All information on this website is for informational purposes only and is not legal advice. Ninomiya Law, PLLC and Kent Ninomiya only provide legal advice to clients when there is a valid engagement agreement signed by both attorney and clients. The principal office of Ninomiya Law, PLLC is located in Round Rock, Texas. Ninomiya Law, PLLC is responsible for the content of this website.

keeping you and your family safe

​First of all, let me be clear that I am NOT saying that most or even a large number of social media problems can be solved by doing nothing. However, there are some situations where aggressive action in response to a social media problem can backfire. It is always prudent to consider whether your actions could make a social media problem worse.

​For example, if you are offended by a controversial social media post but it does not refer to you personally, aggressively responding to it could make you the target of those who support the post. You have made yourself a target even though you were not the subject of the initial post. 

The same can be true for social media posts that do impact you personally but nobody else is aware of the intrusion. Making a big deal about the issue can actually attract the attention you were trying to avoid. This has come to be known as the Streisand Effect for the way singer Barbara Streisand handled an Internet issue in 2003.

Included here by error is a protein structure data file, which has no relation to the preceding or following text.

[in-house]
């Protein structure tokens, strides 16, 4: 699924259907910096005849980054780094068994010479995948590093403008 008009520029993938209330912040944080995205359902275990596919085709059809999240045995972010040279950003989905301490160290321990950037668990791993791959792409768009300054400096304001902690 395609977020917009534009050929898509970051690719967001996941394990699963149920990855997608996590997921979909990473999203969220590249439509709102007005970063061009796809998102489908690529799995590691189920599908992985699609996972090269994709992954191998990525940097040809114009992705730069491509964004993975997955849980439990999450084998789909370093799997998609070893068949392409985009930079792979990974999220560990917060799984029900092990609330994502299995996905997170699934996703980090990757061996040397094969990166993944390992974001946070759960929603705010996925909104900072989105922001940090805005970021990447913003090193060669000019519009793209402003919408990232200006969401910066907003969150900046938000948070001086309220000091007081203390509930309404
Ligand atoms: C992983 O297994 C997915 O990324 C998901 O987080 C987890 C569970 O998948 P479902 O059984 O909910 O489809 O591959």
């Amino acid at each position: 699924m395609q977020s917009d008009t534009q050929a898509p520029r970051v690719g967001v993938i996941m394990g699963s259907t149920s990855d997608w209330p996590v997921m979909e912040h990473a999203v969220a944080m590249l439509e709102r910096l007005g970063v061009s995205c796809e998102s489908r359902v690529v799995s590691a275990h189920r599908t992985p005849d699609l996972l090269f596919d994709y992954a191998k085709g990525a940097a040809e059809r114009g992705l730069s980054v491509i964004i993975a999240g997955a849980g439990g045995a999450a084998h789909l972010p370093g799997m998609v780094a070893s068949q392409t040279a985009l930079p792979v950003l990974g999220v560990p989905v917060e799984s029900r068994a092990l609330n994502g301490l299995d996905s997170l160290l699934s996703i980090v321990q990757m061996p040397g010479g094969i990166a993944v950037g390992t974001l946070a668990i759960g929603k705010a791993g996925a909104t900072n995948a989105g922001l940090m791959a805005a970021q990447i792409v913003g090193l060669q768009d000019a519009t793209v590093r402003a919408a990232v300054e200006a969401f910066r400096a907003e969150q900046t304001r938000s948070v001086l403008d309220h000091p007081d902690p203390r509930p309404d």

That year 12,000 photographs were taken of the California coastline as part of an erosion documentation study. The pictures were posted on Pictopia.com. Image 3850 happened to be of Barbra Streisand's house. Nobody in the public realized it was her house until she filed a lawsuit for invasion of privacy. Prior to her lawsuit, the image was downloaded just six times, two of them by her own attorneys. In the month after filing the lawsuit, it was downloaded 420,000 times. Streisand was never able to suppress the photograph. Her lawsuit attracted attention to it and she was ordered to pay $155,567.04 for the defendant's legal fees in addition to her own. 

If Barbara Streisand had done nothing in this situation, it is likely that nobody would have ever realized that one of the 12,000 posted photographs was of her house. She also would have saved hundreds of thousands of dollars in legal fees. The bottom line is, consider whether actions you contemplate in a social media situation will help or harm you. Sometimes the best thing to do is nothing.

However, if doing nothing does not appear to be the best option consider a Media Response, Confrontation, or Legal Action.

do nothing